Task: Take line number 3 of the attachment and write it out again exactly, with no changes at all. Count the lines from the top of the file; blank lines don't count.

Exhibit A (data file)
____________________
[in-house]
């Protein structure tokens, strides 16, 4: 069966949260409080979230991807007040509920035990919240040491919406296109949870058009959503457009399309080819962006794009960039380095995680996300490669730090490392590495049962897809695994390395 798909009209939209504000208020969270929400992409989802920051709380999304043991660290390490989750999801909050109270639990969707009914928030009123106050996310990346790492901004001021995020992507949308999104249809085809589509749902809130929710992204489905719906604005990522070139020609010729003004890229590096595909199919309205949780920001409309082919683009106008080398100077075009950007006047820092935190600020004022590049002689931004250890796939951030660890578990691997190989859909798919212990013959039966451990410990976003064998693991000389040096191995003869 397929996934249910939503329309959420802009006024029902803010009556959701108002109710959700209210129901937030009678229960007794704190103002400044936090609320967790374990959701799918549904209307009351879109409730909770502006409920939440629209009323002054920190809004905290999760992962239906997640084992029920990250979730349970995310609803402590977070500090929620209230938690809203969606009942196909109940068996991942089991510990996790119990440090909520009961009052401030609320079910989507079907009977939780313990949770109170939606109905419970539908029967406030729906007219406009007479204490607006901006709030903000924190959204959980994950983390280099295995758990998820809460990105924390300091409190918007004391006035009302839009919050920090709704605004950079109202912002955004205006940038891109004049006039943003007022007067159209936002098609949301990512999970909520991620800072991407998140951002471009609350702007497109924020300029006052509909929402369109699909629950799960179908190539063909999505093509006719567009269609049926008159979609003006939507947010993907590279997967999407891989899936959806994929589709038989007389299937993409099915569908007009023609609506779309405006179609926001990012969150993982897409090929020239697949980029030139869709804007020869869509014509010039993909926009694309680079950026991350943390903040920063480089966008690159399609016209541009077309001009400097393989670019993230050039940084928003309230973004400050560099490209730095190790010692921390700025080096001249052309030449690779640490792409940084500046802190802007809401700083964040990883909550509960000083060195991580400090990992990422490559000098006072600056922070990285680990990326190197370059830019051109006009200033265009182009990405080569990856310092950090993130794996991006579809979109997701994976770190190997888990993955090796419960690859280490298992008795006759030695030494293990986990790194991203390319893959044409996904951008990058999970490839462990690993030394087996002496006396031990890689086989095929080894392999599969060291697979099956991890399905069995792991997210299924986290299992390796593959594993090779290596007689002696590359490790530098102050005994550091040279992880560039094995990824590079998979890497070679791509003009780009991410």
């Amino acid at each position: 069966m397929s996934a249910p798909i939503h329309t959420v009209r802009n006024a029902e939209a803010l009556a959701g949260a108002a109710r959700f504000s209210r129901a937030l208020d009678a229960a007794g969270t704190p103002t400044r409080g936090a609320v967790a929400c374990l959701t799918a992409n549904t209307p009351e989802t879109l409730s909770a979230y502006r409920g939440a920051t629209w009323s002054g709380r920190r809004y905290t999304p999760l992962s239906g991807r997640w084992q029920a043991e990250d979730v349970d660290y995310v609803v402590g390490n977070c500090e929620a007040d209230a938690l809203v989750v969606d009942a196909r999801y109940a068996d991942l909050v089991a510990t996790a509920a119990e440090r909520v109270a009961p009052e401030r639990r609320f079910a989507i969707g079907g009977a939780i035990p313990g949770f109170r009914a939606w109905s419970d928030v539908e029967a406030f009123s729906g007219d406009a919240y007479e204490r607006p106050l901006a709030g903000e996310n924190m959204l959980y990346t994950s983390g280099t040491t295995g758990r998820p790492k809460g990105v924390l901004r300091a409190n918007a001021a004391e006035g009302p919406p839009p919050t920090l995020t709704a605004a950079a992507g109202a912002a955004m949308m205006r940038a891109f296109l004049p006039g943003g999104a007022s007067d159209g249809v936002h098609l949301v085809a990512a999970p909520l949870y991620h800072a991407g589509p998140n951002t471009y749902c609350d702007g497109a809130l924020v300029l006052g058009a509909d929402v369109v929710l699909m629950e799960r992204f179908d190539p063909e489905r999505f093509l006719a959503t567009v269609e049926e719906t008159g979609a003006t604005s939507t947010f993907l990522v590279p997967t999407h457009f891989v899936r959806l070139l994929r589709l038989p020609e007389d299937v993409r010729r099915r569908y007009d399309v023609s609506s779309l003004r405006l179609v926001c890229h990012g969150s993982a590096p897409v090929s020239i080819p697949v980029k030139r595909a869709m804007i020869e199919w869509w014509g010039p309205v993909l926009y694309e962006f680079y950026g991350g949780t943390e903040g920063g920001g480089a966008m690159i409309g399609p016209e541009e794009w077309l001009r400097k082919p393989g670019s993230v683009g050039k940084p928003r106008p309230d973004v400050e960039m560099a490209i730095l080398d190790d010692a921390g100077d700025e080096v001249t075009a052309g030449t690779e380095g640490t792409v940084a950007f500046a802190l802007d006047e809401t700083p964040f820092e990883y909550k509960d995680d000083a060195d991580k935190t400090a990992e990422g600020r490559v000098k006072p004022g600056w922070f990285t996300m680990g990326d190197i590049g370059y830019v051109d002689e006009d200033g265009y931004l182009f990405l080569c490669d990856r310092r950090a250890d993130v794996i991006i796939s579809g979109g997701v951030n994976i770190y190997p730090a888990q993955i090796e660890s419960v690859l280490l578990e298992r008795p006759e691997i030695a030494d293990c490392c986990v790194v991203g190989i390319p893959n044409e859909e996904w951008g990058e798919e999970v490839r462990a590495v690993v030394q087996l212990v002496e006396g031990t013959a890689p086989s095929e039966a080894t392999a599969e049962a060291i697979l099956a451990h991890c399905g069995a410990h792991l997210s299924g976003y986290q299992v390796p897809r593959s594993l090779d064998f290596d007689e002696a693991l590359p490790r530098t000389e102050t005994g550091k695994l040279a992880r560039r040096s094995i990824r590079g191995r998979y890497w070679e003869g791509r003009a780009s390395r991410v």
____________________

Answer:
């Amino acid at each position: 069966m397929s996934a249910p798909i939503h329309t959420v009209r802009n006024a029902e939209a803010l009556a959701g949260a108002a109710r959700f504000s209210r129901a937030l208020d009678a229960a007794g969270t704190p103002t400044r409080g936090a609320v967790a929400c374990l959701t799918a992409n549904t209307p009351e989802t879109l409730s909770a979230y502006r409920g939440a920051t629209w009323s002054g709380r920190r809004y905290t999304p999760l992962s239906g991807r997640w084992q029920a043991e990250d979730v349970d660290y995310v609803v402590g390490n977070c500090e929620a007040d209230a938690l809203v989750v969606d009942a196909r999801y109940a068996d991942l909050v089991a510990t996790a509920a119990e440090r909520v109270a009961p009052e401030r639990r609320f079910a989507i969707g079907g009977a939780i035990p313990g949770f109170r009914a939606w109905s419970d928030v539908e029967a406030f009123s729906g007219d406009a919240y007479e204490r607006p106050l901006a709030g903000e996310n924190m959204l959980y990346t994950s983390g280099t040491t295995g758990r998820p790492k809460g990105v924390l901004r300091a409190n918007a001021a004391e006035g009302p919406p839009p919050t920090l995020t709704a605004a950079a992507g109202a912002a955004m949308m205006r940038a891109f296109l004049p006039g943003g999104a007022s007067d159209g249809v936002h098609l949301v085809a990512a999970p909520l949870y991620h800072a991407g589509p998140n951002t471009y749902c609350d702007g497109a809130l924020v300029l006052g058009a509909d929402v369109v929710l699909m629950e799960r992204f179908d190539p063909e489905r999505f093509l006719a959503t567009v269609e049926e719906t008159g979609a003006t604005s939507t947010f993907l990522v590279p997967t999407h457009f891989v899936r959806l070139l994929r589709l038989p020609e007389d299937v993409r010729r099915r569908y007009d399309v023609s609506s779309l003004r405006l179609v926001c890229h990012g969150s993982a590096p897409v090929s020239i080819p697949v980029k030139r595909a869709m804007i020869e199919w869509w014509g010039p309205v993909l926009y694309e962006f680079y950026g991350g949780t943390e903040g920063g920001g480089a966008m690159i409309g399609p016209e541009e794009w077309l001009r400097k082919p393989g670019s993230v683009g050039k940084p928003r106008p309230d973004v400050e960039m560099a490209i730095l080398d190790d010692a921390g100077d700025e080096v001249t075009a052309g030449t690779e380095g640490t792409v940084a950007f500046a802190l802007d006047e809401t700083p964040f820092e990883y909550k509960d995680d000083a060195d991580k935190t400090a990992e990422g600020r490559v000098k006072p004022g600056w922070f990285t996300m680990g990326d190197i590049g370059y830019v051109d002689e006009d200033g265009y931004l182009f990405l080569c490669d990856r310092r950090a250890d993130v794996i991006i796939s579809g979109g997701v951030n994976i770190y190997p730090a888990q993955i090796e660890s419960v690859l280490l578990e298992r008795p006759e691997i030695a030494d293990c490392c986990v790194v991203g190989i390319p893959n044409e859909e996904w951008g990058e798919e999970v490839r462990a590495v690993v030394q087996l212990v002496e006396g031990t013959a890689p086989s095929e039966a080894t392999a599969e049962a060291i697979l099956a451990h991890c399905g069995a410990h792991l997210s299924g976003y986290q299992v390796p897809r593959s594993l090779d064998f290596d007689e002696a693991l590359p490790r530098t000389e102050t005994g550091k695994l040279a992880r560039r040096s094995i990824r590079g191995r998979y890497w070679e003869g791509r003009a780009s390395r991410v």